The majority of employee complaints result from weak managerial skills. What's being done to address it?
Each year, the Equal Employment Opportunity (EEO) program in San Francisco gets about 300 complaints from employees. But when the EEO investigates, it finds that a tiny portion -- under 10 percent -- are actually the result of discrimination or harassment. Rather, most complaints come from weak managerial skills that leave employees feeling mistreated when they're passed over for a raise or a promotion, or shifted from one job to another. "About 90 to 95 percent of our complaints identify issues with managers," says Linda Simon, deputy director of the city and county Department of Human Resources.
All the managerial systems in the world, it appears, aren't strong enough or thoughtful enough to overcome the problems that can be created by supervisors or managers who lack communication skills, fail to listen to employees, treat them poorly or don't provide honest feedback about job performance.
Of course, there's no evidence that poor managers are in the majority. But there is plenty of proof, both statistical and anecdotal, that there are enough of them to warrant concern. We suspect that most of the readers of this column will agree with that, based on their own work history.
We also suspect that a number of readers would agree that many of the problems mentioned aren't the managers' faults. After all, these folks are often promoted from non-managerial to managerial positions because of the good work they've done. The issue is that they don't get sufficient training for a world in which people are dependent on them to create an environment conducive to success.
According to PwC People Analytics, a division of the consulting and auditing firm PricewaterhouseCoopers, this is somewhat more of an issue in the public sector than in the U.S. population as a whole. A survey conducted by the firm last year showed that government employees were less positive about the role supervisors played in their growth and development (38 percent vs. 48 percent favorable), and less positive about the regular feedback received from supervisors to help improve performance (47 percent versus 57 percent). Supervisors in the public sector also received a less positive response for effective listening (55 percent vs. 61 percent).
Brooke Bascom, employee engagement manager in King County, Wash., says that one common problem is that supervisors ignore problems rather than deal with them. "That's frustrating to the coworker who feels they're doing all the work," she said. "They go to their supervisor but nothing is done about it."
In a King County employee survey in October, one of the statements that yielded the lowest positive response was, "My supervisors deal with problems among co-workers effectively." Only 49 percent of employees answered that question positively.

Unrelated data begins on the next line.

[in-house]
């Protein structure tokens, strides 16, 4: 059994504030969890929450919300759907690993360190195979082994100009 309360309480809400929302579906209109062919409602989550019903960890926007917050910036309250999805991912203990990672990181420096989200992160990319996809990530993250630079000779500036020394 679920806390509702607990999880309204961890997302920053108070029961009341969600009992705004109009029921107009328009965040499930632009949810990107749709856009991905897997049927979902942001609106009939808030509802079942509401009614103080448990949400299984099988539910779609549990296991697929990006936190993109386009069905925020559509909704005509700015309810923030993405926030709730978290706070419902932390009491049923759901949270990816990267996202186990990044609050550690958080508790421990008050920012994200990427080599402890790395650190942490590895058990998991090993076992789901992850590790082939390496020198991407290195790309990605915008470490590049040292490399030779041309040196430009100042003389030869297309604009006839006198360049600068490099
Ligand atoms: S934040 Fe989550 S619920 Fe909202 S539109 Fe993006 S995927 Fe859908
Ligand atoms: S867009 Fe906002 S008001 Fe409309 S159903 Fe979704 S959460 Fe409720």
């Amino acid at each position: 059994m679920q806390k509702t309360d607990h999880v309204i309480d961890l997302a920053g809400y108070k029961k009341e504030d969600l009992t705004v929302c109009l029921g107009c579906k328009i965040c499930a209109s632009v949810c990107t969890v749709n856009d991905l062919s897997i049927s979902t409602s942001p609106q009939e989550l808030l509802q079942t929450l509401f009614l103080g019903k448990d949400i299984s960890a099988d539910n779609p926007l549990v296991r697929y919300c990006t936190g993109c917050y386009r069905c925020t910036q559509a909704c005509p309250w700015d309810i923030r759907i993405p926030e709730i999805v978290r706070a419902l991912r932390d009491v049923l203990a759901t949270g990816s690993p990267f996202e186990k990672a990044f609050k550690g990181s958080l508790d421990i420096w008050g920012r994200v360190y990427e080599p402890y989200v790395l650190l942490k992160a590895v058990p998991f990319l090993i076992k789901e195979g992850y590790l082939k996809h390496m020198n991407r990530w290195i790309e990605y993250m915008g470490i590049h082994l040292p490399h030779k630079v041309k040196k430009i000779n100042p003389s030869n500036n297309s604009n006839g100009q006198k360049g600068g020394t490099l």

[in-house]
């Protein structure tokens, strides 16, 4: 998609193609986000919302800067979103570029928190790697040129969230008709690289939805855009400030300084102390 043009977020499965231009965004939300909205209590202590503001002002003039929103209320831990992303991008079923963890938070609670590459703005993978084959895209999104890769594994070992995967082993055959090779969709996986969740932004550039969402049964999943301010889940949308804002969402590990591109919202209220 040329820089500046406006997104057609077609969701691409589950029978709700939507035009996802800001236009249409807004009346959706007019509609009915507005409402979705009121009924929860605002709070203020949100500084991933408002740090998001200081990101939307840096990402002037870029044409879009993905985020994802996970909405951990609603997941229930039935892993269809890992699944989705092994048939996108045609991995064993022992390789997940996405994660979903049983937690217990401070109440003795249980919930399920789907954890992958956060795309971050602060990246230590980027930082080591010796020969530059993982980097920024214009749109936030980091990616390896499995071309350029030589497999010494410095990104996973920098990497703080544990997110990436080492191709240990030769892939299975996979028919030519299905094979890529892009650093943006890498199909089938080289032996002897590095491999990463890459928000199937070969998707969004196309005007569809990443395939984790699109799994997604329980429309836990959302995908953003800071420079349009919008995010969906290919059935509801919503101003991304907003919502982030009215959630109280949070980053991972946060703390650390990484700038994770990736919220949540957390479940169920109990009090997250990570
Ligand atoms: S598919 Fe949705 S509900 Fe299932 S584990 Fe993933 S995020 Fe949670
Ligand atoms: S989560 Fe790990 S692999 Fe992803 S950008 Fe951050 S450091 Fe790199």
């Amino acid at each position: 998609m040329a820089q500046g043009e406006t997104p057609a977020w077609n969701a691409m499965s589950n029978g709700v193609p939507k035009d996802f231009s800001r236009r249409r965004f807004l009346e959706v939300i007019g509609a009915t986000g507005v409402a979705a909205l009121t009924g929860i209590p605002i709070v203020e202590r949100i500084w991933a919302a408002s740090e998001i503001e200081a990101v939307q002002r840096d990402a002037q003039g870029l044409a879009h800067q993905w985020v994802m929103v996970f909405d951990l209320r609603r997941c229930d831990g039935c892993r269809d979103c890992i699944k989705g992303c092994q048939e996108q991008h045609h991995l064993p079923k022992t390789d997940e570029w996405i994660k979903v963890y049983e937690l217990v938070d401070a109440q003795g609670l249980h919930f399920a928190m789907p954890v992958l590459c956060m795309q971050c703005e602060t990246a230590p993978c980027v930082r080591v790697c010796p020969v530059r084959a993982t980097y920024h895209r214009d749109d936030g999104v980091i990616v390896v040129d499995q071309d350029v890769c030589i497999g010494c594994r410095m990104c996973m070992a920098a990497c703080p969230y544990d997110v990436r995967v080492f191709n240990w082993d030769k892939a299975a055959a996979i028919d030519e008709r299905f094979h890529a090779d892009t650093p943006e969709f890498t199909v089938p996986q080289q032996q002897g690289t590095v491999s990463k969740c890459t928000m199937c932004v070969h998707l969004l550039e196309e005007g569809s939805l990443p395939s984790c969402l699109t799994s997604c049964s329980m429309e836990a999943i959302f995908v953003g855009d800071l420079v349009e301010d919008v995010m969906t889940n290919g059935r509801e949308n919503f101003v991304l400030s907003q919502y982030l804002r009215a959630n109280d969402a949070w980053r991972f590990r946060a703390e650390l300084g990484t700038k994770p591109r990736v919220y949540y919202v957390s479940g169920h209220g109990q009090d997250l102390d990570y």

In a study published several years after the end of the recession, by Jonathan West, director of the masters program in public administration at the University of Miami, about 45 percent of high-level managers believed that one or more bad work habits was present in their subordinate managers or the supervisors under them. Bad habits that were most prevalent were being judgmental, overly aggressive, intimidating or overly passive. Other common bad habits were the willingness to take credit for the accomplishment of others and defensiveness, distrust and the inability to accept criticism.
Supervisory shortcomings are familiar to human resources directors in just about every job setting. In Juneau, Alaska, Deputy City Manager Mila Cosgrove talks about the technically proficient supervisor who was so inconsistent in his manner from day to day that employees started talking about him as "Good Joe" and "Bad Joe." "People never knew who they'd get when they came to work," she said.
One study conducted in an employment counseling center of a Midwestern state found the relationship with the supervisor was the most important driver of job satisfaction. Three other factors were found to have a statistically significant impact on job satisfaction: Individual motivation, workload and an employee's sense of value for the job performed. But the supervisor-employee relationship had twice as much impact as the other factors. "Those indicating they are 'very satisfied' are likely to have a favorable relationship with their supervisor and conversely those indicating a response that is less than satisfied are likely to have a poor relationship with their supervisor," according to the study by professors at Northwestern University.
"I think you could argue that the immediate supervisor has the most impact on your work experience. That person can make it miserable or make it a positive experience," says Neil Reichenberg, executive director of the International Public Management Association for Human Resources. The fact that supervisors often lack skills and knowledge about basic human resources practices -- such as how to improve employee performance -- has led his organization to launch a new training program to communicate the basics. "Supervisors don't know about managing performance. The bottom line is that they don't want to have difficult conversations."
An awareness of this issue has led many states and localities to step up supervisory training, making sure that anyone who oversees other employees has the skills to provide positive coaching to improve performance, doesn't shy away from conflict and knows how to listen to what employees are saying. "We have really started to think about the competencies that our managers and supervisors need and we've started to redesign our training program," says King County's Bascom. "Since conflict management showed up as weak, we're beefing that up in our training."